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New research shows social responsibility key to attracting and retaining car buyers in a troubled economy


DETROIT — A car company’s reputation for being socially responsible is among the most important considerations for car buyers when determining from which companies they want to buy and which they choose to service their vehicles, according to new research from global market research firm Synovate.

In a presentation to the ATX-Consulting4Drive Executive Business Theater at the SAE World Congress this week, Scott Miller, CEO of Synovate Motoresearch, shared the results of three recent Synovate studies that showed in the US and globally consumers are seeking out companies that they believe are acting in society’s greater interest.

Social responsibility and cost of ownership were shown as having the most overall influence on a consumer’s commitment to their automotive brand, while social responsibility had the highest influence on consumers’ emotional motivation.

Consumers also rated manufacturers’ current efforts to bring alternative powertrains to market, showing that Honda and Toyota, not surprisingly, continue to lead the pack, followed much further behind by Ford and GM, Nissan and VW, most of which have improved slightly in this area over the past six months.

While GE is still the only supplier that consumers recognise as bringing alternative fuels to market, perceptions of several suppliers’ efforts to do this declined. However, several energy companies, most notably BP, received higher marks from consumers in this area versus the last time the study was conducted, in August 2008.

However, to be seen as socially responsible, companies must do more than offer fuel efficient and environmentally-friendly vehicles. Other product attributes, such as reliability and safety, strongly influence consumer perceptions, as do employee enthusiasm and the company’s impact on the economy.

“While auto manufacturers are trying to clean out inventory and boost sales of new products, it is critical for them to understand that consumers are paying attention to their overall business practices and weighing those practices carefully,” said Miller. “Consumers are skeptical of almost everything right now: businesses, financial institutions, even the government. They also feel burdened with some of the risk associated with alternative fuel and advanced powertrain technologies including uncertain resale values, perceived concerns about reliability, alternative fuel availability and even the viability of the companies from whom they purchase their vehicles. So they are still looking for more information to help them figure out who they can really trust to do business with in the current environment.”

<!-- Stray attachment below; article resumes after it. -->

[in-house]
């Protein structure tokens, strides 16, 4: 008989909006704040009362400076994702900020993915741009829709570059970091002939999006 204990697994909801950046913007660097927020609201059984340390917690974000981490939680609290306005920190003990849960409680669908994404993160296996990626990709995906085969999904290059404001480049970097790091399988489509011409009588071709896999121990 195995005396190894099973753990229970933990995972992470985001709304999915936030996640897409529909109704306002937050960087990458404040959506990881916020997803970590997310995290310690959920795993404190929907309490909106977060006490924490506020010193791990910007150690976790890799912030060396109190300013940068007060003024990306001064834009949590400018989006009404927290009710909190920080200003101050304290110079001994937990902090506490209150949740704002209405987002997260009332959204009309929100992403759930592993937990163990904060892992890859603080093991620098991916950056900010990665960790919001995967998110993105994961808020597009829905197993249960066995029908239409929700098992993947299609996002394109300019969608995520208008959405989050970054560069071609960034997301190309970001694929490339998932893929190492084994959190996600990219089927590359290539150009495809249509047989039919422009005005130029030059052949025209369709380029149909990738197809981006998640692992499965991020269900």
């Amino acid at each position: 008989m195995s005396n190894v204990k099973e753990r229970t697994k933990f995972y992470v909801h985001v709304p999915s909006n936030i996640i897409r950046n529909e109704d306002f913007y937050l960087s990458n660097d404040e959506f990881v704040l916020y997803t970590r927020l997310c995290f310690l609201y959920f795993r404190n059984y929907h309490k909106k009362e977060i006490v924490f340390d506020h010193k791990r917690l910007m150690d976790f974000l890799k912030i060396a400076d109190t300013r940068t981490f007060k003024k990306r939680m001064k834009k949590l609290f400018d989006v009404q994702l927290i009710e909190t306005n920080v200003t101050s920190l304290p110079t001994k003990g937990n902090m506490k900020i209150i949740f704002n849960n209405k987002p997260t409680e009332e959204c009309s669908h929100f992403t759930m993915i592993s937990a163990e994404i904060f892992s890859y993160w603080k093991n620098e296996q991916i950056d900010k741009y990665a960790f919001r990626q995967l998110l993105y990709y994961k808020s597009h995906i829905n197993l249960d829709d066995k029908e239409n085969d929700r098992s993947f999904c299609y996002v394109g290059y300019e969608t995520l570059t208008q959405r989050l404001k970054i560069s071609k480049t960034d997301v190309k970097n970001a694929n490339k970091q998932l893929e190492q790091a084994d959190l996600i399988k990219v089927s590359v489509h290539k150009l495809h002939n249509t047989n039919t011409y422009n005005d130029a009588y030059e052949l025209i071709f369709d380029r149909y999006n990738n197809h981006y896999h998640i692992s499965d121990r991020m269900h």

Synovate Motoresearch, the automotive research division of Synovate, has tracked consumer attitudes on industry efforts in the alternative fuels and advanced powertrain areas since 2002. Its research shows growing consumer interest in advanced powertrains such as Hybrids, mixed with increased concerns over the industry’s ability to address financial and reliability risks to the consumers who buy them.

Another Synovate study, recently conducted with 1,058 car buyers in North America, used integrated Brand Equity, Customer Experience and Loyalty measures to model the statistical relationship between customer touch points and customer behaviour. The results reiterated the importance of the social responsibility of manufacturers’ on car buyer behaviour.

“The results are not just from what people tell us is important, but are actually based on what we can prove influence an automotive company’s relationship with its customers,” said Miller. “I think it’s an important message for the industry and the marketplace - that, despite current economic challenges, consumers are putting their money where their mouths are with respect to corporate behavior.”

Synovate’s global trends group has added to these conclusions by monitoring two trends emerging across several international markets: consumers’ efforts to reduce their exposure to risk and changing consumer behavior in favor of organizations that deliver social benefits through their business activities.

“The question I’m asked most frequently is whether we’re at the bottom,” said Miller. "Regrettably, I think we still have a little way to go, given the pressure that homeowners and the auto industry are under at the moment. I just can’t see purchase behavior turning around that quickly.

"However, I think we all know that we’re close and, more importantly, as we build up from that bottom we will see a lot of movement in terms of market share. Companies that have managed their customer, marketing and media touch points in favor of both the consumer and a broader social agenda will emerge as dominant players in the new industry baseline.

About Synovate
Synovate, the market research arm of Aegis Group plc, generates consumer insights that drive competitive marketing solutions. The network provides clients with cohesive global support and a comprehensive suite of research solutions. Synovate employs over 6,700 staff across 62 countries.

For more information on Synovate visit


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